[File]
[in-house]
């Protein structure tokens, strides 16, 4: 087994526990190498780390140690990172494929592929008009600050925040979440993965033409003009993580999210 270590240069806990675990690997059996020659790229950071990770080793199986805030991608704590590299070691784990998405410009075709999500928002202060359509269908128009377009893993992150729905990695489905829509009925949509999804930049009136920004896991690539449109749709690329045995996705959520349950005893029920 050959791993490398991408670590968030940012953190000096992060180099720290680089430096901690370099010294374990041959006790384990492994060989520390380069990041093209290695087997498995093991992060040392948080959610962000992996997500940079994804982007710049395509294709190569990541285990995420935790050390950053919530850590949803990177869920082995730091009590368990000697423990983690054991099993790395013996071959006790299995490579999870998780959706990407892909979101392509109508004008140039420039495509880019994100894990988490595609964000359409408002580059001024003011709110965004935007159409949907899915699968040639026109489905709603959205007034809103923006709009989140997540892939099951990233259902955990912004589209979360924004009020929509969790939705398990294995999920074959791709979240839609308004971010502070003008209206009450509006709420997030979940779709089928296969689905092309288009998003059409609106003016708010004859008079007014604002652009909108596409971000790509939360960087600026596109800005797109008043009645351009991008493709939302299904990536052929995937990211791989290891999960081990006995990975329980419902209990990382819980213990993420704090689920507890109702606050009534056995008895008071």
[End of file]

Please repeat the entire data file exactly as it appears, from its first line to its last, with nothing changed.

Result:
[in-house]
């Protein structure tokens, strides 16, 4: 087994526990190498780390140690990172494929592929008009600050925040979440993965033409003009993580999210 270590240069806990675990690997059996020659790229950071990770080793199986805030991608704590590299070691784990998405410009075709999500928002202060359509269908128009377009893993992150729905990695489905829509009925949509999804930049009136920004896991690539449109749709690329045995996705959520349950005893029920 050959791993490398991408670590968030940012953190000096992060180099720290680089430096901690370099010294374990041959006790384990492994060989520390380069990041093209290695087997498995093991992060040392948080959610962000992996997500940079994804982007710049395509294709190569990541285990995420935790050390950053919530850590949803990177869920082995730091009590368990000697423990983690054991099993790395013996071959006790299995490579999870998780959706990407892909979101392509109508004008140039420039495509880019994100894990988490595609964000359409408002580059001024003011709110965004935007159409949907899915699968040639026109489905709603959205007034809103923006709009989140997540892939099951990233259902955990912004589209979360924004009020929509969790939705398990294995999920074959791709979240839609308004971010502070003008209206009450509006709420997030979940779709089928296969689905092309288009998003059409609106003016708010004859008079007014604002652009909108596409971000790509939360960087600026596109800005797109008043009645351009991008493709939302299904990536052929995937990211791989290891999960081990006995990975329980419902209990990382819980213990993420704090689920507890109702606050009534056995008895008071």